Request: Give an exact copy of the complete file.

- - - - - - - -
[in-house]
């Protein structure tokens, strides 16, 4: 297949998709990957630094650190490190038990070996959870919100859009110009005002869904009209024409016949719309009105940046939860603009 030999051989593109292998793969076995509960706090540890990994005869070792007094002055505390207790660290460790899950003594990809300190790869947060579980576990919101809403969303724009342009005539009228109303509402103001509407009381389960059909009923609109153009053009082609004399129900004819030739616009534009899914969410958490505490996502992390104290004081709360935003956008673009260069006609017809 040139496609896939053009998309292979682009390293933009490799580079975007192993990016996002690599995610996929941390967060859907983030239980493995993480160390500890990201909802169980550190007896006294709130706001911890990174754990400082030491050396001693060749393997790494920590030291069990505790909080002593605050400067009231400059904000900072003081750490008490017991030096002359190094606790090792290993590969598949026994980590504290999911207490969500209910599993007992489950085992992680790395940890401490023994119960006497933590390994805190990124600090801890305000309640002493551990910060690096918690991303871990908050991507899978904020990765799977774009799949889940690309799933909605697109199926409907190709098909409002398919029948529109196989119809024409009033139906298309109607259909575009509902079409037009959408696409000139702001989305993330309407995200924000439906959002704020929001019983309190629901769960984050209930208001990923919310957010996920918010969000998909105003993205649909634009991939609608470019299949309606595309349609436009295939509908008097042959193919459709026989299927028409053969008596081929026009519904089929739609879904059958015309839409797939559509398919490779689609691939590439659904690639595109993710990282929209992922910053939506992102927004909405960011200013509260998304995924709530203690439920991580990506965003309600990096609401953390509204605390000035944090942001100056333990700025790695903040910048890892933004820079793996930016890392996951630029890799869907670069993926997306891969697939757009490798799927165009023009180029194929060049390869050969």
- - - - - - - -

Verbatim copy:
[in-house]
């Protein structure tokens, strides 16, 4: 297949998709990957630094650190490190038990070996959870919100859009110009005002869904009209024409016949719309009105940046939860603009 030999051989593109292998793969076995509960706090540890990994005869070792007094002055505390207790660290460790899950003594990809300190790869947060579980576990919101809403969303724009342009005539009228109303509402103001509407009381389960059909009923609109153009053009082609004399129900004819030739616009534009899914969410958490505490996502992390104290004081709360935003956008673009260069006609017809 040139496609896939053009998309292979682009390293933009490799580079975007192993990016996002690599995610996929941390967060859907983030239980493995993480160390500890990201909802169980550190007896006294709130706001911890990174754990400082030491050396001693060749393997790494920590030291069990505790909080002593605050400067009231400059904000900072003081750490008490017991030096002359190094606790090792290993590969598949026994980590504290999911207490969500209910599993007992489950085992992680790395940890401490023994119960006497933590390994805190990124600090801890305000309640002493551990910060690096918690991303871990908050991507899978904020990765799977774009799949889940690309799933909605697109199926409907190709098909409002398919029948529109196989119809024409009033139906298309109607259909575009509902079409037009959408696409000139702001989305993330309407995200924000439906959002704020929001019983309190629901769960984050209930208001990923919310957010996920918010969000998909105003993205649909634009991939609608470019299949309606595309349609436009295939509908008097042959193919459709026989299927028409053969008596081929026009519904089929739609879904059958015309839409797939559509398919490779689609691939590439659904690639595109993710990282929209992922910053939506992102927004909405960011200013509260998304995924709530203690439920991580990506965003309600990096609401953390509204605390000035944090942001100056333990700025790695903040910048890892933004820079793996930016890392996951630029890799869907670069993926997306891969697939757009490798799927165009023009180029194929060049390869050969």